The shocking death of Khyra Ishaq, who starved after months of abuse at the hands of her mother and stepfather, has drawn attention once again to the failings of child protection services. Publication this week of the full serious case review into Khyra's death has revealed for the first time the extent of the communications failures and missed opportunities that contributed to the death of seven-year-old Khyra.
The 180-page report is the first serious case review into the death of a child to be published in full following reforms introduced by the coalition Government. It makes grim reading, concluding that Khyra's death had been preventable and that some professionals had "lost sight" of their responsibilities to protect her. Instead, they focused on the rights of the girl's mother and her partner. It also blamed a severe lack of communication between her school, social workers and other agencies dating back to March 2006. They also found that social workers had not listened to school staff members' concerns about Khyra, and contact by two worried members of the public was not acted on.
The publication has coincided with an Ofsted survey showing that almost two-thirds of front-line social workers felt that they could not properly assess individual cases because of bureaucracy and high workloads. Many complained that the sheer level of paperwork and the amount of time recording information on computers got in the way. The Government has already commissioned a major review of the system to slash the red tape to allow them to spend more face-to-face time building relationships with vulnerable families.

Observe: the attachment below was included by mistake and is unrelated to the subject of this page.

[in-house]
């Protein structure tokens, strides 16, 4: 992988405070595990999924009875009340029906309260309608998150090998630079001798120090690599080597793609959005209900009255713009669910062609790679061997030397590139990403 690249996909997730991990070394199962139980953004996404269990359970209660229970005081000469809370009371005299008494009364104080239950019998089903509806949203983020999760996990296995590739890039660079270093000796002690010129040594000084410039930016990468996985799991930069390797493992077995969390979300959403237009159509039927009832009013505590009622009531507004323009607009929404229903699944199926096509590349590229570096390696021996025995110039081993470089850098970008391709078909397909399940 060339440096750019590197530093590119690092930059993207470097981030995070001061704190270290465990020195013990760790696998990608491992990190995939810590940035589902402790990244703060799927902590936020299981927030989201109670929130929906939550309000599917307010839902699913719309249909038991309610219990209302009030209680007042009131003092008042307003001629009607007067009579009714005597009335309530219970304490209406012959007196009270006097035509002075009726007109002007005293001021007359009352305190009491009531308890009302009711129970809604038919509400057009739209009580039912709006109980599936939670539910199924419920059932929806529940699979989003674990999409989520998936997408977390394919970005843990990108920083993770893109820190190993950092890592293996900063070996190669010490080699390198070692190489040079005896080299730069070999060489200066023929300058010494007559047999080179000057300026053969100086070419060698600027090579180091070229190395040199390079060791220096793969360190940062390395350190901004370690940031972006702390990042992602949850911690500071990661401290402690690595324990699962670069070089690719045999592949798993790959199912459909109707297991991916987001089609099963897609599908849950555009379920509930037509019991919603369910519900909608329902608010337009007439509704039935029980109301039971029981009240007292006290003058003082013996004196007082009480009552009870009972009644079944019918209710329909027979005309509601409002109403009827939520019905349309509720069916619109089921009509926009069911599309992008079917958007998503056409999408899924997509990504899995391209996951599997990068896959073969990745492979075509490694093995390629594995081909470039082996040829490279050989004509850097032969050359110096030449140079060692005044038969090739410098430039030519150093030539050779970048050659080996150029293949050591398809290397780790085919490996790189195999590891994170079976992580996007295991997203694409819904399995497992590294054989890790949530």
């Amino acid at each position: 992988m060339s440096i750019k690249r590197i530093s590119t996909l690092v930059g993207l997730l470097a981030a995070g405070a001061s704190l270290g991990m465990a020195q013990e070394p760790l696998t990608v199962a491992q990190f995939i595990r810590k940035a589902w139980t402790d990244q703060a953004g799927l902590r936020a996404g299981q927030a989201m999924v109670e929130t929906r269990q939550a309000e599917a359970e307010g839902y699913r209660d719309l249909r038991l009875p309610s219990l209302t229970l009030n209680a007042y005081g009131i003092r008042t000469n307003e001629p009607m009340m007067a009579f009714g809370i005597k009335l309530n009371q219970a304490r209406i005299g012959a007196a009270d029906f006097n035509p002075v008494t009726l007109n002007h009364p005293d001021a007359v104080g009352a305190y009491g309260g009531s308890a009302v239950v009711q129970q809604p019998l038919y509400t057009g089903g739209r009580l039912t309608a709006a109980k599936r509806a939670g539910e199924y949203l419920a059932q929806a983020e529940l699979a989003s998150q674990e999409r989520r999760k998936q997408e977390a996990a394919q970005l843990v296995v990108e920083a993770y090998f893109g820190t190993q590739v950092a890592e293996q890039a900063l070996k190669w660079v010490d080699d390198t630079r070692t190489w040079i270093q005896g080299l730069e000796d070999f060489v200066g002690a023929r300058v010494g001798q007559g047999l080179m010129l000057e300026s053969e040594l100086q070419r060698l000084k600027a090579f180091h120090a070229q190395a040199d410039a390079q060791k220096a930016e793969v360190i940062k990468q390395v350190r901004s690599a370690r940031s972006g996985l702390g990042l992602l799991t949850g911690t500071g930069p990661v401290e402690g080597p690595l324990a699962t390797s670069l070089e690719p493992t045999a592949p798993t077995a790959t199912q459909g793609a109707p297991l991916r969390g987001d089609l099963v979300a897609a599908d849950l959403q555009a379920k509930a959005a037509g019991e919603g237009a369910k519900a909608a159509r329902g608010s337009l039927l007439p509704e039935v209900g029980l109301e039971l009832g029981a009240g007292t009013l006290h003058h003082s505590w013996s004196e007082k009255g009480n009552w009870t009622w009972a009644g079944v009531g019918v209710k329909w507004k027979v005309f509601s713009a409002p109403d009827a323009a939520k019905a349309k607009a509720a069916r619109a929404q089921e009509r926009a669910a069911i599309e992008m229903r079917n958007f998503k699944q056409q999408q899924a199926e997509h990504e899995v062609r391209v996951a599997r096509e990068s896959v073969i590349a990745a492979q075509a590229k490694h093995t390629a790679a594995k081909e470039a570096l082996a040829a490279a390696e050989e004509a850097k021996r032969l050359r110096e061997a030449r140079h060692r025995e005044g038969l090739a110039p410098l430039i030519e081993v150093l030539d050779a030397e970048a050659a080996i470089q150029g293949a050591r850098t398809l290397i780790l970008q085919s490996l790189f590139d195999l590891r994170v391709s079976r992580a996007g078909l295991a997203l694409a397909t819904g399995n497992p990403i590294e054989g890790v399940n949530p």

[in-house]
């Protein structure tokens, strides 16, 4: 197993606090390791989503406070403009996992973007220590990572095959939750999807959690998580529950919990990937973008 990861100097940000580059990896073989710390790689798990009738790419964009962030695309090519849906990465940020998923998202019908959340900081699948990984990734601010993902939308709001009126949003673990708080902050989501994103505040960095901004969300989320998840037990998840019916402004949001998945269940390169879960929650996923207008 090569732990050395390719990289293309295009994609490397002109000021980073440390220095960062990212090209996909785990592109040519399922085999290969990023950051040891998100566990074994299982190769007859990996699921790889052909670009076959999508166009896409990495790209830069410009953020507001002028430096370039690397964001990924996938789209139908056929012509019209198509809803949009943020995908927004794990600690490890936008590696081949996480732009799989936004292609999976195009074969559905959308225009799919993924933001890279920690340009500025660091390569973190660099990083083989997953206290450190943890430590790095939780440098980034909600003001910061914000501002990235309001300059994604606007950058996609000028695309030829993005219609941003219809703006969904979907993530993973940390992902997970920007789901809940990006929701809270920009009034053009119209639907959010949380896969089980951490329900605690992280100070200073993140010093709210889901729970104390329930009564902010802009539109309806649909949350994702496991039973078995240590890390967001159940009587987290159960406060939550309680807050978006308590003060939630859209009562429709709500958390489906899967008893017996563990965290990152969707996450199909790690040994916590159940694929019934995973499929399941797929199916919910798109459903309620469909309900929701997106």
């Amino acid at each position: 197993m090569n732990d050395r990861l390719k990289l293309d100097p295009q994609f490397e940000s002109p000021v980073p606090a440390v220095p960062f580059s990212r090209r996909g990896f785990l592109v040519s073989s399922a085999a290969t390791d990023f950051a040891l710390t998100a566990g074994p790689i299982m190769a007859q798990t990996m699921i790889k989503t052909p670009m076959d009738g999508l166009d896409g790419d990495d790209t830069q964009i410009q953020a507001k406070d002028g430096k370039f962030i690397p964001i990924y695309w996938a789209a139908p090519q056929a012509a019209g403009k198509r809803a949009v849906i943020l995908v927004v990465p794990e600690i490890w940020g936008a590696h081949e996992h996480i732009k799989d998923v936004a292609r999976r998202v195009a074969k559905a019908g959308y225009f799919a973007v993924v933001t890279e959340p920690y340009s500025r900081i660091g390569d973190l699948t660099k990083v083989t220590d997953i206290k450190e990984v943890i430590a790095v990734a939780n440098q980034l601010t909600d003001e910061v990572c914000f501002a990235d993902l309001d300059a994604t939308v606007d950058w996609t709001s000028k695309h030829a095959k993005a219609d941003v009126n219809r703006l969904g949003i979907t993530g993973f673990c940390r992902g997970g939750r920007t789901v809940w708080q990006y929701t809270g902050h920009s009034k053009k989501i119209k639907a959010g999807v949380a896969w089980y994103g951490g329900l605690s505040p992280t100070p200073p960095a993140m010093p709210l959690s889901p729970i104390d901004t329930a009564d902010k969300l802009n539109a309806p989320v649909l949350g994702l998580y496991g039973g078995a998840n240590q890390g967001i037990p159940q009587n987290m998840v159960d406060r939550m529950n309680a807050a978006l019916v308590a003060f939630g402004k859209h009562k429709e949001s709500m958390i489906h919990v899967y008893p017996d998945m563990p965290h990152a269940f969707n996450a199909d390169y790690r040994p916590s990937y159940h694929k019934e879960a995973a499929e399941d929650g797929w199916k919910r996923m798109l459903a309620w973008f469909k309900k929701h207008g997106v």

Social work has always been a Cinderella service, underpaid, understaffed and under-resourced. Many of the families that social workers have to deal with are uncooperative at best and can often be threatening and intimidating. The surge in child protection cases following the death of baby Peter Connelly in 2007 has only put an overstretched service under even more pressure. And the public spending cuts threaten to make matters even worse.
Social workers need better training and more support if they are to have any chance of truly protecting the most vulnerable children. These youngsters need a high-quality service delivered by fully professional, highly trained and motivated staff. It is time to stop reforming the system and start supporting good social workers by ensuring that they have the support, training and respect they deserve.